As he delivers his lecture from the breezy, pink-hued classroom, Robert Rutaro is optimistic about Uganda’s future in oil.
An attorney with a master’s degree in oil and gas law from Scotland, Rutaro returned home this January to find a job in Uganda’s Ministry of Energy and now doubles as a lecturer at the Institute of Petroleum Studies-Kampala (IPSK), a two-year-old university offering a range of degree programs in oil and gas sector management. Since 2006, when the Anglo-Irish firm Tullow discovered East Africa’s first commercially viable oil in the vicinity of Uganda’s Lake Albert, the country has been at the forefront of an emerging hydrocarbons boom that analysts say has the potential to transform the region. Now, despite oil’s highly dubious record of driving development elsewhere on the continent, as well as evidence that Uganda’s nascent industry is already plagued by corruption, Rutaro and his 20 undergraduates are betting their careers on the sector.
“Uganda has an estimated 6.5 billion barrels in the Albertine Graben,” he tells his Fundamentals of Oil and Gas Law students during their first class of the semester, referring to a region in western Uganda. “But 60 percent of the basin is yet to be explored. We could become a very significant producer.”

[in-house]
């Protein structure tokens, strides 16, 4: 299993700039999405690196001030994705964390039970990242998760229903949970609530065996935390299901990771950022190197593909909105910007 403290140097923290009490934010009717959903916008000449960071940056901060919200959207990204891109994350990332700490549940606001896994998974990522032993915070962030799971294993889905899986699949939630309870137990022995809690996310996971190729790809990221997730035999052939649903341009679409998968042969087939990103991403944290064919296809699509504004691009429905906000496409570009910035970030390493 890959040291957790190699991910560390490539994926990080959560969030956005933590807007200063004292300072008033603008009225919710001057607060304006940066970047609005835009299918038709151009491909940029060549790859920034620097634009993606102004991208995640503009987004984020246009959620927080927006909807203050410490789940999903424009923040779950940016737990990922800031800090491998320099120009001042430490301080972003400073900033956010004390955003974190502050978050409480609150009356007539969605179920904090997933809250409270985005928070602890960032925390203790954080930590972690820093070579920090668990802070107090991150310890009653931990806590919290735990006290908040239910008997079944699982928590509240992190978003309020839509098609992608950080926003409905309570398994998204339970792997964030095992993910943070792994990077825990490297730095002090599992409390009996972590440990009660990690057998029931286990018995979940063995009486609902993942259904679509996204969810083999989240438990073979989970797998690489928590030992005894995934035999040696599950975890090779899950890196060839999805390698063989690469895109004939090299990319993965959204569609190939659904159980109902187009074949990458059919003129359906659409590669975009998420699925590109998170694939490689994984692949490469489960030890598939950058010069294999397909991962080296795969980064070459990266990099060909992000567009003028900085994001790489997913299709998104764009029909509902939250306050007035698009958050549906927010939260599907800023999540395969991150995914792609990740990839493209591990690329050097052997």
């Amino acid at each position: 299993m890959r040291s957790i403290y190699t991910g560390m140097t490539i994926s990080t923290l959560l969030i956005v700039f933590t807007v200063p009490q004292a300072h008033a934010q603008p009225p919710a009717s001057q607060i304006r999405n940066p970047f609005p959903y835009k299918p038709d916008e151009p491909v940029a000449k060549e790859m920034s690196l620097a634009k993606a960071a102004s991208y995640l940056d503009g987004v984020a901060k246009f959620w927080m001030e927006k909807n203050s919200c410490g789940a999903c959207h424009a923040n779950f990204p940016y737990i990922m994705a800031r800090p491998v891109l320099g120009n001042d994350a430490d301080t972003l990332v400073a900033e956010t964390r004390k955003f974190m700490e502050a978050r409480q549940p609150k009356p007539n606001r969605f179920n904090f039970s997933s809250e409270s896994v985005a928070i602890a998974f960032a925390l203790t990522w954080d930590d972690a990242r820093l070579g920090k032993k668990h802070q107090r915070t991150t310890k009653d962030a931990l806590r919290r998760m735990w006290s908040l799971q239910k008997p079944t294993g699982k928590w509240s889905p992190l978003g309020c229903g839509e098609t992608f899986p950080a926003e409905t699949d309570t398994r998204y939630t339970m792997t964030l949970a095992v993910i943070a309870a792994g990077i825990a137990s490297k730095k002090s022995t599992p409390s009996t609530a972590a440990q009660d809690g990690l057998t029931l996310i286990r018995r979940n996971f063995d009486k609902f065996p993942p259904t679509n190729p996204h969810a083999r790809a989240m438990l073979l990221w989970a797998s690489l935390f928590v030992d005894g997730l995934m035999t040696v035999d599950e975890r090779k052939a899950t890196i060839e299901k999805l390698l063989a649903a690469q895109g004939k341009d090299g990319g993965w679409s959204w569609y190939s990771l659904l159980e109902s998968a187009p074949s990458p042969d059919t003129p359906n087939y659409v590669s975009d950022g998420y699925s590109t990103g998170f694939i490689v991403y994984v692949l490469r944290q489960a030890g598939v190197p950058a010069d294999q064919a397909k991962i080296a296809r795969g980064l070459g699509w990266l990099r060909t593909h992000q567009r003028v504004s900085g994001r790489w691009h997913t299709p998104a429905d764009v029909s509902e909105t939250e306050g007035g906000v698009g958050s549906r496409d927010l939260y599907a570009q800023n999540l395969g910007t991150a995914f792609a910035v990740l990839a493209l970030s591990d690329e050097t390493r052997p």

A New Frontier
A decade ago, Uganda, along with Africa’s wider Great Lakes region, was little more than a footnote in the global hydrocarbons industry. Local fishermen have reported oil seepages on Lake Albert for generations, and wildcat outfits began drilling near its shores as early as the 1930s. However, with the exception of then-unified Sudan at its fringes, the region was long considered what the consulting giant Deloitte has termed a “sleepy backwater for the upstream industry.” With crude oil priced below $40 per barrel from the mid-1980s to the mid-2000s, and the Albertine Graben more than 700 miles from the nearest coast, drilling in the region did not make economic sense. Oil majors left East Africa largely untouched, focusing instead on the western part of the continent, where reserves were more easily recoverable and closer to the sea.
By the late 1990s, however, as a handful of small, equity-funded firms like Tullow began scouring parts of the world the majors had missed, countries like Uganda, where exploration licenses were cheap, finally started to draw attention. After Tullow, in 2006, made Africa’s biggest onshore discovery in 20 years at Lake Albert, interest in the region spiked. More than 70 exploration wells later, the company estimates it has found 1.7 billion barrels of recoverable oil reserves in Uganda, with total reserves of 6.5 billion barrels according to the Ministry of Energy. That is enough to make the country a mid-sized producer within a decade.
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